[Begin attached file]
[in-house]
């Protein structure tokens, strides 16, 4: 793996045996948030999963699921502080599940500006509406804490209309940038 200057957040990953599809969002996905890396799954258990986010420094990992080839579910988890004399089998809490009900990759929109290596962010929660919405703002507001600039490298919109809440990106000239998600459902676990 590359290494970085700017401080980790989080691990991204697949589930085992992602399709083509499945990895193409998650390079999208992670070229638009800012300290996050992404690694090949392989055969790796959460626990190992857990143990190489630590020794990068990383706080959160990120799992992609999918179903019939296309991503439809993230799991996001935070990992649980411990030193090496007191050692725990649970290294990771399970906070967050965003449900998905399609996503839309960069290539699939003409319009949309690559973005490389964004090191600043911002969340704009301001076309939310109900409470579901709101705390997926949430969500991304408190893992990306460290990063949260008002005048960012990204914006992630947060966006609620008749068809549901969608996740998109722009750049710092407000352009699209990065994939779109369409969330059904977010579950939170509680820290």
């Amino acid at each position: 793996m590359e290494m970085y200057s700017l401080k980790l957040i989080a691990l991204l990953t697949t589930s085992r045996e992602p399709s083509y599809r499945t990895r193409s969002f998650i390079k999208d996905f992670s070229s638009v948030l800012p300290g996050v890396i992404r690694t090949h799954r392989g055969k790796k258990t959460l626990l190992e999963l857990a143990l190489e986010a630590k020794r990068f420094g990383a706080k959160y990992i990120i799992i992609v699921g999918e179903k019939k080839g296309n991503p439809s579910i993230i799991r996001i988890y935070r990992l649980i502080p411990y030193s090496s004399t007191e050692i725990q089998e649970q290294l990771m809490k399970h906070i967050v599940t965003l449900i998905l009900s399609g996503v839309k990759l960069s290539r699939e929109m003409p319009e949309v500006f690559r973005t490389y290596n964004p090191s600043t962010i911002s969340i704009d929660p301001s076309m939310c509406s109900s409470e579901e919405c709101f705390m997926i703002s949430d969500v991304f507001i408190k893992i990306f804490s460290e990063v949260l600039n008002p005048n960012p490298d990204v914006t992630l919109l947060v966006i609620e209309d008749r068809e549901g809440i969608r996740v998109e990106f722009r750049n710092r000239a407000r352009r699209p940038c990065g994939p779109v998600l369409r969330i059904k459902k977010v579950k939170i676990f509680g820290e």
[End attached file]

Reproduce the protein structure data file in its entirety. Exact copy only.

[in-house]
């Protein structure tokens, strides 16, 4: 793996045996948030999963699921502080599940500006509406804490209309940038 200057957040990953599809969002996905890396799954258990986010420094990992080839579910988890004399089998809490009900990759929109290596962010929660919405703002507001600039490298919109809440990106000239998600459902676990 590359290494970085700017401080980790989080691990991204697949589930085992992602399709083509499945990895193409998650390079999208992670070229638009800012300290996050992404690694090949392989055969790796959460626990190992857990143990190489630590020794990068990383706080959160990120799992992609999918179903019939296309991503439809993230799991996001935070990992649980411990030193090496007191050692725990649970290294990771399970906070967050965003449900998905399609996503839309960069290539699939003409319009949309690559973005490389964004090191600043911002969340704009301001076309939310109900409470579901709101705390997926949430969500991304408190893992990306460290990063949260008002005048960012990204914006992630947060966006609620008749068809549901969608996740998109722009750049710092407000352009699209990065994939779109369409969330059904977010579950939170509680820290």
């Amino acid at each position: 793996m590359e290494m970085y200057s700017l401080k980790l957040i989080a691990l991204l990953t697949t589930s085992r045996e992602p399709s083509y599809r499945t990895r193409s969002f998650i390079k999208d996905f992670s070229s638009v948030l800012p300290g996050v890396i992404r690694t090949h799954r392989g055969k790796k258990t959460l626990l190992e999963l857990a143990l190489e986010a630590k020794r990068f420094g990383a706080k959160y990992i990120i799992i992609v699921g999918e179903k019939k080839g296309n991503p439809s579910i993230i799991r996001i988890y935070r990992l649980i502080p411990y030193s090496s004399t007191e050692i725990q089998e649970q290294l990771m809490k399970h906070i967050v599940t965003l449900i998905l009900s399609g996503v839309k990759l960069s290539r699939e929109m003409p319009e949309v500006f690559r973005t490389y290596n964004p090191s600043t962010i911002s969340i704009d929660p301001s076309m939310c509406s109900s409470e579901e919405c709101f705390m997926i703002s949430d969500v991304f507001i408190k893992i990306f804490s460290e990063v949260l600039n008002p005048n960012p490298d990204v914006t992630l919109l947060v966006i609620e209309d008749r068809e549901g809440i969608r996740v998109e990106f722009r750049n710092r000239a407000r352009r699209p940038c990065g994939p779109v998600l369409r969330i059904k459902k977010v579950k939170i676990f509680g820290e």